National Nutrition Month

National Nutrition Month 2022 Logo


March is National Nutrition Month!

Let’s start it out with a quick nutrition quiz to see how much you know.

Answer Fact or Fiction. Answers are below.

  1. Most Americans consume more than enough calcium, potassium, vitamin D and dietary fiber.
  2. Only people with medical conditions, such as diabetes or high blood pressure, need to limit their intake of added sugars and salt.
  3. It’s a good idea to wash all fruits and vegetables, even ones with peels that may not be eaten.
  4. Drinking milk is the only way to meet the daily recommendation of three cups from the Dairy Group.
  5. A vegetarian diet can provide adequate protein for athletes.
  6. All carbohydrate foods, also know as “carbs”, are the same and provide no nutritional value.
  7. Using MyPlate as a guide, half the plate should include fruits and vegetables.
  8. All vegetables offer the same types and amounts of vitamins and minerals.
  9. Only foods that taste salty are high in sodium.
  10. A registered dietitian nutritionist can help you develop a healthy eating plan that is as unique as you are.


If you get 1-3 correct: March is a good time to brush up on your nutrition know-how! Food Services’ Registered Dietitian will be at Sadler Dining March 9 from 11 a.m. – 1 p.m. to answer questions and offer some great nutrition tips.

4-6 correct: You are on your way to good health. Learn more this month with our National Nutrition Month posts.

7-10 correct: You are a nutrition wiz kid! Keep up the good work and share your knowledge this month while we celebrate National Nutrition Month.

  1. FICTION.The intake of foods that provide these important nutrients is less than what is recommended for most people in the United States. Including more fruits, vegetables, beans, dairy, and whole grains would help individuals get more of these nutrients that are needed for good health.
  2. FICTION. It is recommended that all Americans over the age of 2 limit sources of added sugars to less than 10 percent of their total calories.
  3. FACT. All produce should be washed under running water even if the peel will not be eaten. This is because dirt and bacteria can be transferred from the peel to the inside of the fruit or vegetable as it is sliced or peeled.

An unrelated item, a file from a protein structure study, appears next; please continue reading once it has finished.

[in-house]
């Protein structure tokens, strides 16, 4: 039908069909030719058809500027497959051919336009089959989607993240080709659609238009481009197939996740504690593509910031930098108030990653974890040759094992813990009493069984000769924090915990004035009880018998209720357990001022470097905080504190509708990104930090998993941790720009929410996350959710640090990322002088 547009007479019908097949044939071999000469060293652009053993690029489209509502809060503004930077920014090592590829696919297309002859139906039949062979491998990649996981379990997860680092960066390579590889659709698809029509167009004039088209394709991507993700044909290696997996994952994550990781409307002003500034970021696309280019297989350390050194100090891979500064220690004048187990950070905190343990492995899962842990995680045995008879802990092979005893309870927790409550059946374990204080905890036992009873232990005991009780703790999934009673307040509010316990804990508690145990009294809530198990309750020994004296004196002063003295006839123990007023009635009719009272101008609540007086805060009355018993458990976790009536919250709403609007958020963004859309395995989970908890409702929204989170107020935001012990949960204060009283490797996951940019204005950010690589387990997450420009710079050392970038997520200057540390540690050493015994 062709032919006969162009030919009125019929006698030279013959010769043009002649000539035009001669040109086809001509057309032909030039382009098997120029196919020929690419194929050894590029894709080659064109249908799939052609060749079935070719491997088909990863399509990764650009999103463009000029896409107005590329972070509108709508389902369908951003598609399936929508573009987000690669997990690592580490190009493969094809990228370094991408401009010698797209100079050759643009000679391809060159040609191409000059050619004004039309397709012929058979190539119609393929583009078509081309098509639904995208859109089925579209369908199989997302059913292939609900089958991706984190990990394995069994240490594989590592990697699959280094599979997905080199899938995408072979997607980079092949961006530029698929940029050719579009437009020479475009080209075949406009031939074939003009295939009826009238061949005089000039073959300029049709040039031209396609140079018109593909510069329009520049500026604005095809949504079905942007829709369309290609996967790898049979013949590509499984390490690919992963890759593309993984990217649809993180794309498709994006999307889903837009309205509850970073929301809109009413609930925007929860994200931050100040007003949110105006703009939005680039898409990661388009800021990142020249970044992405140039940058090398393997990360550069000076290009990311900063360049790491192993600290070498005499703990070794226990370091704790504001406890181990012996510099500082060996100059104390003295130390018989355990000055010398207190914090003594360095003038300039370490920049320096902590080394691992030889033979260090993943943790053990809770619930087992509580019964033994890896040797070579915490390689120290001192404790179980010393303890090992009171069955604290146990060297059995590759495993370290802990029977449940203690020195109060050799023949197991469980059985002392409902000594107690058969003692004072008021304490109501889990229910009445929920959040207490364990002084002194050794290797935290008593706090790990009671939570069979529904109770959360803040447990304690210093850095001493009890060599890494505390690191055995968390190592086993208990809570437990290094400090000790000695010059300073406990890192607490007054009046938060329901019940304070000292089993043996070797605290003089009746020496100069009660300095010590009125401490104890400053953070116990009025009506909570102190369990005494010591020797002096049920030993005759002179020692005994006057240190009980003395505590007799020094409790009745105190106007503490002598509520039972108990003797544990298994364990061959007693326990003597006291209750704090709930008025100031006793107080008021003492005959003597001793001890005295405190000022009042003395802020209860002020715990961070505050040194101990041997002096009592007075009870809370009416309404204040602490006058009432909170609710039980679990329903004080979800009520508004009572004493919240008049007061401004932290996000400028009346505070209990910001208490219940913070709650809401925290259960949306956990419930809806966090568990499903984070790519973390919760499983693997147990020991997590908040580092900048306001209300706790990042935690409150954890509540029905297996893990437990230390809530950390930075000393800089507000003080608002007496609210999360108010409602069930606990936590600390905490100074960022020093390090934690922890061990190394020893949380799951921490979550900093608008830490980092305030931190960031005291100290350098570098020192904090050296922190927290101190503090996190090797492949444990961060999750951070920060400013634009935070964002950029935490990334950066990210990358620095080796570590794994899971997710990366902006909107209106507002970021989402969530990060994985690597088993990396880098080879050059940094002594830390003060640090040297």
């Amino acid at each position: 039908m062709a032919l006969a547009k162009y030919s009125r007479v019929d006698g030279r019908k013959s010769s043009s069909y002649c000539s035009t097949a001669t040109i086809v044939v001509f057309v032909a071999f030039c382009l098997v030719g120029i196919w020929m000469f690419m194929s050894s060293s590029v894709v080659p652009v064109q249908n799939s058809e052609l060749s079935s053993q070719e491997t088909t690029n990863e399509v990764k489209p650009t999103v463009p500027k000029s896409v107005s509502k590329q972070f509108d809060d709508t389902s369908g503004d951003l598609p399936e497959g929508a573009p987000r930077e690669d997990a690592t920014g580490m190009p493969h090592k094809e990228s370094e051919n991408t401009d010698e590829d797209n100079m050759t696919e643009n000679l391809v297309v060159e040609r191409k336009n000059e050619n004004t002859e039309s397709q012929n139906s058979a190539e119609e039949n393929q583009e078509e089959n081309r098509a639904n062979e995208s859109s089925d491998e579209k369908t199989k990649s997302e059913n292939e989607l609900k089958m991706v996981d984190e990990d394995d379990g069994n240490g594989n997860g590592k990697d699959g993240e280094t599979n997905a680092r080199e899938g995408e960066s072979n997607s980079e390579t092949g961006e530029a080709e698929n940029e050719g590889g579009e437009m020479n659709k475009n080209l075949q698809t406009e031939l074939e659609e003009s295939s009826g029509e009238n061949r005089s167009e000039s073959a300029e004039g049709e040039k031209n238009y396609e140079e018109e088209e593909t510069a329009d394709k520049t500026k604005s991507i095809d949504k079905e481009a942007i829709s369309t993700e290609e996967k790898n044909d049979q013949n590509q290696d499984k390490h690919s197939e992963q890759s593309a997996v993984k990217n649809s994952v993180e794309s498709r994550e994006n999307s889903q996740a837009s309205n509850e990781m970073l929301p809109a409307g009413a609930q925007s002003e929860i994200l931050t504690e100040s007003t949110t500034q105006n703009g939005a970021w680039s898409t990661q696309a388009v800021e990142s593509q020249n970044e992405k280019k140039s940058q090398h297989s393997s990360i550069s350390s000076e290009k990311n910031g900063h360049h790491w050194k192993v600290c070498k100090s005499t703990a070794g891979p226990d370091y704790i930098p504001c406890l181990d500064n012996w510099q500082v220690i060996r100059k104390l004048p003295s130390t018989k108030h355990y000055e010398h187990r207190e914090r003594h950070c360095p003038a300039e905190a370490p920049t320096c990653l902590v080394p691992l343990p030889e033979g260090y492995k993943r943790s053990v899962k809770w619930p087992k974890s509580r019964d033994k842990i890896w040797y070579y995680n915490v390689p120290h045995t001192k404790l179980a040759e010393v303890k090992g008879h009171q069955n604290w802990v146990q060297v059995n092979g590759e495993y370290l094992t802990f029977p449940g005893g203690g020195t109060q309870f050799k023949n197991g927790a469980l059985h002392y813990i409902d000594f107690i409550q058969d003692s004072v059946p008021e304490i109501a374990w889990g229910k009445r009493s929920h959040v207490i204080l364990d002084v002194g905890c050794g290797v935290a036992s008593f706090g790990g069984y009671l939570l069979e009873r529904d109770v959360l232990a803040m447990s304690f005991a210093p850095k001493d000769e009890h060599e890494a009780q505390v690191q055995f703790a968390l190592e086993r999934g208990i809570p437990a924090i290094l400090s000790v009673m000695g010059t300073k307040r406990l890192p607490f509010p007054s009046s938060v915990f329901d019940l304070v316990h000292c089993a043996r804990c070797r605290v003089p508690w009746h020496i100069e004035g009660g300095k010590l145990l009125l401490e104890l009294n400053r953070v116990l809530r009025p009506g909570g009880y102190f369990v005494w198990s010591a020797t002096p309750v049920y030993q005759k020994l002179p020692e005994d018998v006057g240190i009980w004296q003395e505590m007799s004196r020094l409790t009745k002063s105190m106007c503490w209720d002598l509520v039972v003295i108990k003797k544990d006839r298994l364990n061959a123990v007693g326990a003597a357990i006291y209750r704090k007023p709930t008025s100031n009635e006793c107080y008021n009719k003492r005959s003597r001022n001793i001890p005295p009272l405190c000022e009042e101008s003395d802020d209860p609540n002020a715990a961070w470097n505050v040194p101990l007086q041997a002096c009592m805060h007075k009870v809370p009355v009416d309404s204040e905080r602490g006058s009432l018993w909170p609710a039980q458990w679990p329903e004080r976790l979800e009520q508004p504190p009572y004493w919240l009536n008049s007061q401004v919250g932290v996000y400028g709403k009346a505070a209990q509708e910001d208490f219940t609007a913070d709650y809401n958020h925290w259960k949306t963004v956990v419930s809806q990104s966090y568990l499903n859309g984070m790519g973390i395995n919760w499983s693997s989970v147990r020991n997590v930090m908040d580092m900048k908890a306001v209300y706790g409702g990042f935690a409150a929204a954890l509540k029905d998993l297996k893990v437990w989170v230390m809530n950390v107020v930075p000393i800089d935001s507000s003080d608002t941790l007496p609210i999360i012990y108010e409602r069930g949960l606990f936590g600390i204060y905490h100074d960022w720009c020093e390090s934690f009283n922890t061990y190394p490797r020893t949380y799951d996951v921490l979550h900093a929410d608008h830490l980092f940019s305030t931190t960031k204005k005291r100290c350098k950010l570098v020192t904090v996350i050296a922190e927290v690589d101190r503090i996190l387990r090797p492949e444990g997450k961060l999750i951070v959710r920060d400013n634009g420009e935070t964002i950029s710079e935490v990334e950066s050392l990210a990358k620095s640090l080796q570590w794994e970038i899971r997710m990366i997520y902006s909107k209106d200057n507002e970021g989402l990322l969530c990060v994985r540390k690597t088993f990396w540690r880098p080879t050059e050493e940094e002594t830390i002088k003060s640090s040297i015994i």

4. FICTION. Yogurt, cheese, buttermilk, and fortified soy milk also count as a 1 cup equivalent from this food group.
  5. FACT. A well-planned vegetarian eating style that includes adequate calories and a variety of foods can meet the protein nees of athletes.
  6. FICTION. Carbohydrates are the body’s main source of energy. Many nutritious foods are sources of carboy=hydrate, including fruits, vegetables, and whole grains. These foods provide vitamins, minerals, and dietary fiber which can positively affect our health.
  7. FACT. MyPlate represents a meal that includes fruits and vegetables on half of the plate and the other half is divided to include grains and protein. To complete the meal, a serving of dairy is recommended.
  8. FICTION. Eating a variety of vegetables throughout the week, including beans and peas, dark green, red and orange starchy and other vegetables will provide a variety of important nutrients like beta-carotene, vitamin C, zinc, potassium, folate, and iron.
  9. FICTION. While some foods may taste salty, others many not, and this can also vary based on the individual. Most of the salt we consume comes from foods that are already prepared.
  10. FACT. When it comes to a healthy eating routine, one size does not fit all, everyone is unique. Nutrient needs vary based on our age, activity level, sex, health conditions, and other factors. Registered dietitian nutritionist can provide nutrition advice to meet your goals. Students can schedule a nutrition appointment with a registered dietitian at the Barnes Center at the Arch.